The information revolution was sparked in the mid 20th century, when scientists built the first programmable electronic computers. Since then, the growth of IT has become a major and significant aspect of people in their daily lives. Today, many people depend on IT either directly or indirectly. This paper critically examines how IT aspects affect our daily lives as employees, students, family members and community members
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IT and Human Survival
Since IT was invented and taken to the public domain, it has become a major aspect of human survival in the world, especially in the developed world (Michael 2009). Many people have become too dependent on IT as a means of life, and this has made IT a major human need in many areas of the world.
As William (2011) asserts, one way that IT has become an important component of human survival is by providing efficient and cheap communication. Information has been a very important aspect of human survival for as long as human beings have existed. The communication of this information is therefore very important for individuals and communities.
Today, this communication is in terms of money transfer, information sharing on social networks, and accessing official information from government agencies through online platforms such as online portals. Internet has also made it very possible for people to access jobs that are miles away from their location.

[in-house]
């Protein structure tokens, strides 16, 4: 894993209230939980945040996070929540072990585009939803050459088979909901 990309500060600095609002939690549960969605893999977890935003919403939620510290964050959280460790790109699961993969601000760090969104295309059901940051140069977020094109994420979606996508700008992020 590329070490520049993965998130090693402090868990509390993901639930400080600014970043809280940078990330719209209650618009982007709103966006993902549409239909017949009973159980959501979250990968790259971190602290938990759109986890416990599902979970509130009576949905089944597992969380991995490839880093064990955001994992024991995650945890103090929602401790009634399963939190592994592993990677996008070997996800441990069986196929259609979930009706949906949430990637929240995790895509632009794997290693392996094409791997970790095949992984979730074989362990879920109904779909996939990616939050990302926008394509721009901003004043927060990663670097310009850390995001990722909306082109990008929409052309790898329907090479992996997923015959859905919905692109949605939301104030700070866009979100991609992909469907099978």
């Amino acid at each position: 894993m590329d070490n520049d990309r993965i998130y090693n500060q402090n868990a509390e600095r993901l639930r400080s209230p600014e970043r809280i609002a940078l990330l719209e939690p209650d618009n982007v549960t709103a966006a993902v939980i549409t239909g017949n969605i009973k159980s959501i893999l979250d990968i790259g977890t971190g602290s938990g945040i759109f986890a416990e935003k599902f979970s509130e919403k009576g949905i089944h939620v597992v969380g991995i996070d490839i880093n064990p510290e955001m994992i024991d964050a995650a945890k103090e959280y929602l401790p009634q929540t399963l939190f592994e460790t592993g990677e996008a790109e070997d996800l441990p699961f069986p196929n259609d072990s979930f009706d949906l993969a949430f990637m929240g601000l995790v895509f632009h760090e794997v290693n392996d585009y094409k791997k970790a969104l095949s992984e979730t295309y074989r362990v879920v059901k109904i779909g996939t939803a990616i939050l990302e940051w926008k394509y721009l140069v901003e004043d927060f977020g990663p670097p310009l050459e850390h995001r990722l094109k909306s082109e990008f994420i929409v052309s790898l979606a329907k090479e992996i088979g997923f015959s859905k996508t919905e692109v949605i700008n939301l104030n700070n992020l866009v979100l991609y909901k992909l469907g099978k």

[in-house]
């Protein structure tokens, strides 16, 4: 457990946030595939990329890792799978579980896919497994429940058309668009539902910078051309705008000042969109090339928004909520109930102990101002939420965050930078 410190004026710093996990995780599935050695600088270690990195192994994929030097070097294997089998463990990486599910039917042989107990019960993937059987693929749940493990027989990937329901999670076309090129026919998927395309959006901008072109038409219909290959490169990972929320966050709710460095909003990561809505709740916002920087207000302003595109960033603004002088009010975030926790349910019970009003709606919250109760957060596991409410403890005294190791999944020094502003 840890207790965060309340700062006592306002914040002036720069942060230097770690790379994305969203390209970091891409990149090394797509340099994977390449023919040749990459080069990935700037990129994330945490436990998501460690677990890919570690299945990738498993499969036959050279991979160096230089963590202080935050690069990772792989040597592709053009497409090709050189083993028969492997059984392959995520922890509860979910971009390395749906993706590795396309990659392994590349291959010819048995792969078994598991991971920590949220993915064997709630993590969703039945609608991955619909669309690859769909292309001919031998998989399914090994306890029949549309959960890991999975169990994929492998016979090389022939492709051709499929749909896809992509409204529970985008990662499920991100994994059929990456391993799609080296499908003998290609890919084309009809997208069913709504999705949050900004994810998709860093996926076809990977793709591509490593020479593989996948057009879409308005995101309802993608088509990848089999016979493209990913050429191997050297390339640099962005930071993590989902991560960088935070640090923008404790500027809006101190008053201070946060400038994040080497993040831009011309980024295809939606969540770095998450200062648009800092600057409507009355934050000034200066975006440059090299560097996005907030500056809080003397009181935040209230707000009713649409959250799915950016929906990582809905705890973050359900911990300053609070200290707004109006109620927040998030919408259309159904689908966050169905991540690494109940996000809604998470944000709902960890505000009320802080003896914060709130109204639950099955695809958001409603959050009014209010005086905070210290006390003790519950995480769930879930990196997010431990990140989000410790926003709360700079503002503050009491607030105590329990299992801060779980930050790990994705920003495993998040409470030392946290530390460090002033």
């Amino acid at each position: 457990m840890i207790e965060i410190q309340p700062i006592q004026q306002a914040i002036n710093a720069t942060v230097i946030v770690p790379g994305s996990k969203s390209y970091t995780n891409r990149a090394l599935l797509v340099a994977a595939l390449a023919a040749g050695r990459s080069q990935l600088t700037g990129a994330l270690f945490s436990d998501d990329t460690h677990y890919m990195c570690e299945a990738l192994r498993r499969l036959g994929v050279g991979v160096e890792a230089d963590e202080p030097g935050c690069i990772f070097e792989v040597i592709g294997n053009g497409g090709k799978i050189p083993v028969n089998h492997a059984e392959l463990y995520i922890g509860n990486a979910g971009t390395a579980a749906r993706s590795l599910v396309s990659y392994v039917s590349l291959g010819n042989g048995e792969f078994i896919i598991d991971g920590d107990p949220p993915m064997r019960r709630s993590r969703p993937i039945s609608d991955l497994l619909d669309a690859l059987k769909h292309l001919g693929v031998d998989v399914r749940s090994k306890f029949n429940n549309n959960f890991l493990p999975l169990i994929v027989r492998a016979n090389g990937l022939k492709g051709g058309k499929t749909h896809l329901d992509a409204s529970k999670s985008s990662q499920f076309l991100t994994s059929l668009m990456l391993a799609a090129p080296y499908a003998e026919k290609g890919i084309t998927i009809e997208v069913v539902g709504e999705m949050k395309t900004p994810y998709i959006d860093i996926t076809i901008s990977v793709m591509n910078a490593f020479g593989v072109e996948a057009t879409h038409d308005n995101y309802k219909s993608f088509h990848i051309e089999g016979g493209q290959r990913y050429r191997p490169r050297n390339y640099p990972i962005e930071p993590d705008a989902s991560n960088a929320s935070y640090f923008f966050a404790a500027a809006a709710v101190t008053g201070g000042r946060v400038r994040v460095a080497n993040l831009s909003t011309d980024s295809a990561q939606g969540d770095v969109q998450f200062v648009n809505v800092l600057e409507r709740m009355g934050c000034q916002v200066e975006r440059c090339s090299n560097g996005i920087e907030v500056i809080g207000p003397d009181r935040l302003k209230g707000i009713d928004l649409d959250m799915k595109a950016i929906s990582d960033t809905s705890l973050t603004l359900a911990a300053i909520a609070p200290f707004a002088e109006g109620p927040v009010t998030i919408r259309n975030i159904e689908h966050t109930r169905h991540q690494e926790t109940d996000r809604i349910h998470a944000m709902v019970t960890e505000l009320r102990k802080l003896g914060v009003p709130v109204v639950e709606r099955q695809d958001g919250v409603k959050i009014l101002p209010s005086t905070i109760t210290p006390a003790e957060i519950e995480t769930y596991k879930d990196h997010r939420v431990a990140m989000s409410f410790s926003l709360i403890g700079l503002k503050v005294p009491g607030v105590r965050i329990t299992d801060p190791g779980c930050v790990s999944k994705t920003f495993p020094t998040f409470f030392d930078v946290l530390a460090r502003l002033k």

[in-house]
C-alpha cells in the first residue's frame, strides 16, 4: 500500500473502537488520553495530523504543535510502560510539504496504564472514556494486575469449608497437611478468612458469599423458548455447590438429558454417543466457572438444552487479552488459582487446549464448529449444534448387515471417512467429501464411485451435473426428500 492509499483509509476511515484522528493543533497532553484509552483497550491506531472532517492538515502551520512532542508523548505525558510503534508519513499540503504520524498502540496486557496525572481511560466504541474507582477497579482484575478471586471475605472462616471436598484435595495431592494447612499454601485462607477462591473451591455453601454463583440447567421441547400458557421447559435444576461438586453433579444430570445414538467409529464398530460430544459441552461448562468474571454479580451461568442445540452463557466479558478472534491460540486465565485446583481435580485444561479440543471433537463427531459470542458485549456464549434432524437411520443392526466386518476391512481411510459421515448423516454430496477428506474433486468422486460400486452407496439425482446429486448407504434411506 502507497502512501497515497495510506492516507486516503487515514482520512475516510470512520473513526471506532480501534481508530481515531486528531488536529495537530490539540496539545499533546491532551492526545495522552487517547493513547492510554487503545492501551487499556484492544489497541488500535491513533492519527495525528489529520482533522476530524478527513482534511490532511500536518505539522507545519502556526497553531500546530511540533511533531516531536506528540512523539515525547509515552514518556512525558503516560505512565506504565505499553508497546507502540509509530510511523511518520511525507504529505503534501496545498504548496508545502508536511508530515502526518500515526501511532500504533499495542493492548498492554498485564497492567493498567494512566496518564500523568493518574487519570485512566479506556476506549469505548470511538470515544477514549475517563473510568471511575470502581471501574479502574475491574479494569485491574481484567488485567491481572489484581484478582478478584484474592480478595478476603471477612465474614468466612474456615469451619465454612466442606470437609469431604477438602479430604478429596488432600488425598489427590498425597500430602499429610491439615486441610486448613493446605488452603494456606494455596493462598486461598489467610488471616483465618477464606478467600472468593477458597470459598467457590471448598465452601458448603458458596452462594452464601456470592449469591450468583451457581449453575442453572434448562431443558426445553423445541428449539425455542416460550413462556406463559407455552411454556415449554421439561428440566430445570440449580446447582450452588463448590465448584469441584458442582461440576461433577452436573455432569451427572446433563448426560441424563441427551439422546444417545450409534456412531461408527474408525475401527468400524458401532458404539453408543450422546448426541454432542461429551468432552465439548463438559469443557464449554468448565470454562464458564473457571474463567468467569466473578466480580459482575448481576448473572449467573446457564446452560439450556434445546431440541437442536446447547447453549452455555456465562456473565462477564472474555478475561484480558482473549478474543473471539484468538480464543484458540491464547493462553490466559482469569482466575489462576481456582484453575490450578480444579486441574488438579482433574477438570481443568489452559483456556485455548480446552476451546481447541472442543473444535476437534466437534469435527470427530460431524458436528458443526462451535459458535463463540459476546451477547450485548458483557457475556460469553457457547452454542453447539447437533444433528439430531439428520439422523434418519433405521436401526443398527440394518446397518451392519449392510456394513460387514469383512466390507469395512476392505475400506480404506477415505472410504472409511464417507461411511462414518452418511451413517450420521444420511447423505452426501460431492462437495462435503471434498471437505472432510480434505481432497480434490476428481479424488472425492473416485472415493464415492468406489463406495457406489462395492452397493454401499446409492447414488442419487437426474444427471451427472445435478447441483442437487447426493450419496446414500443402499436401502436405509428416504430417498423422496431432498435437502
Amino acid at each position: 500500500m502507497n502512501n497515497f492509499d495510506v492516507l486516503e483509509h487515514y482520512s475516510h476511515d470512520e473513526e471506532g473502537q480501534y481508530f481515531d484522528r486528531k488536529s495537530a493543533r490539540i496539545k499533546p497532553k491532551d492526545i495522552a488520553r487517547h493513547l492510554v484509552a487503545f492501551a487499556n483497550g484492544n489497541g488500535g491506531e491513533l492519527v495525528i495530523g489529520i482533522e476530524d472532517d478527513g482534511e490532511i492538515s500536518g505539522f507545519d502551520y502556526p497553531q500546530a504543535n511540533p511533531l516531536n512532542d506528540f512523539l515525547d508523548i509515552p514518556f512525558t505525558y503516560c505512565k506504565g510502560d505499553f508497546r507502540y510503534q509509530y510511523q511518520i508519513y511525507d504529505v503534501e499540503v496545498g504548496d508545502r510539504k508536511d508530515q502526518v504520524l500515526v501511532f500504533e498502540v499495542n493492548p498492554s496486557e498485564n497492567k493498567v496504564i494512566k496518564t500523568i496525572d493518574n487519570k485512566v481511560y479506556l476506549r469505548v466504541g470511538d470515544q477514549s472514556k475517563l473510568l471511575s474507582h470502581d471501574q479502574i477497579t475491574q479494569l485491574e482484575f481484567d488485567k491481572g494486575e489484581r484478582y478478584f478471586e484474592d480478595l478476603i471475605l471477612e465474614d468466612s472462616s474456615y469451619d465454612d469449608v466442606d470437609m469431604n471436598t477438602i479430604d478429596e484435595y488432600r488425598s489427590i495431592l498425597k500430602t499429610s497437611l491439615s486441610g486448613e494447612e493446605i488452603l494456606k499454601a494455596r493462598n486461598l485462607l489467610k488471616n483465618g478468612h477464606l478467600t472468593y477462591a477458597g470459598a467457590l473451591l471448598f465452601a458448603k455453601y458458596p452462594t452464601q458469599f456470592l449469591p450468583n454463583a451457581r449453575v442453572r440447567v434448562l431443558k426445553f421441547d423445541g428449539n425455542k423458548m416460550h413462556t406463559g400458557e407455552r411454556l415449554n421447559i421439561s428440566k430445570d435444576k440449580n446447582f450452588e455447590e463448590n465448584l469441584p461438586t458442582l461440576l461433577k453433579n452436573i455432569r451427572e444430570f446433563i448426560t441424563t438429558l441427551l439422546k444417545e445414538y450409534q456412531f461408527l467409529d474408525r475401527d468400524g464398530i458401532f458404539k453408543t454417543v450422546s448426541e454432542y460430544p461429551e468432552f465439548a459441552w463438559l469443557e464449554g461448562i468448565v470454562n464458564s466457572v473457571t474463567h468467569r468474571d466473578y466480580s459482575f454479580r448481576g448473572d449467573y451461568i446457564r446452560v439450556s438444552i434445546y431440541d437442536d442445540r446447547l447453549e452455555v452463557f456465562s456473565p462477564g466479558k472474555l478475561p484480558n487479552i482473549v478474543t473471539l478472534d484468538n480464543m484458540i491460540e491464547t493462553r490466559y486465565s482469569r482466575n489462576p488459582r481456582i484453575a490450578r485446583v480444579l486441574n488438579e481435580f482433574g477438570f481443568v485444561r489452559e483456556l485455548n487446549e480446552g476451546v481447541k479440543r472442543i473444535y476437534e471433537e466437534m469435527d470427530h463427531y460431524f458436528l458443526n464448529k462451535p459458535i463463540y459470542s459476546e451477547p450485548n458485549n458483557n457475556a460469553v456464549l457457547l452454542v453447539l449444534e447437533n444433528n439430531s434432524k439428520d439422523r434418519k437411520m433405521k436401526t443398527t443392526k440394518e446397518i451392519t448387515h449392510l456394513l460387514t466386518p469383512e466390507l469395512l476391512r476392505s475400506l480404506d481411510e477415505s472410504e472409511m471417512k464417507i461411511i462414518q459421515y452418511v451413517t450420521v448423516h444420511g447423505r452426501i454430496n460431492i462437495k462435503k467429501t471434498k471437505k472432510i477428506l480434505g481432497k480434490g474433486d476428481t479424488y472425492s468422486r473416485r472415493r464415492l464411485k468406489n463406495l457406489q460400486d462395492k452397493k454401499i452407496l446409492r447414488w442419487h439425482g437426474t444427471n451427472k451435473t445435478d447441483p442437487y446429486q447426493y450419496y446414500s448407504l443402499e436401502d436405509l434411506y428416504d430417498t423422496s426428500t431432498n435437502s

Impact of E-commerce
According to Mathew (2010), electronic commerce has made it possible for businesses in one area to be able to access markets that are many kilometres from their geographical locations. A good example of businesses that have been able to use e-commerce to take advantage of markets far away is Amazon, which is one of the oldest online businesses.
The advantages of e-commerce are not only oriented to the businesses only, but also to the consumers (Wesley 2011). Consumers are able to easily buy directly from manufacturers, who are geographically very far from them and this means that the consumers of a product that is not produced locally, are able to enjoy the product that is produced elsewhere.
As Maxwell (2009) notes, social computing has become a very easy way for people to socialize. While there are many negative things that have been attributed to social computing such as internet addiction and deterioration of real social life, social life can also be seen as a positive way for people to socialize and reach out.
This is especially important for people who are physically disabled, since they can still meet their friends on social networks and virtual chartrooms.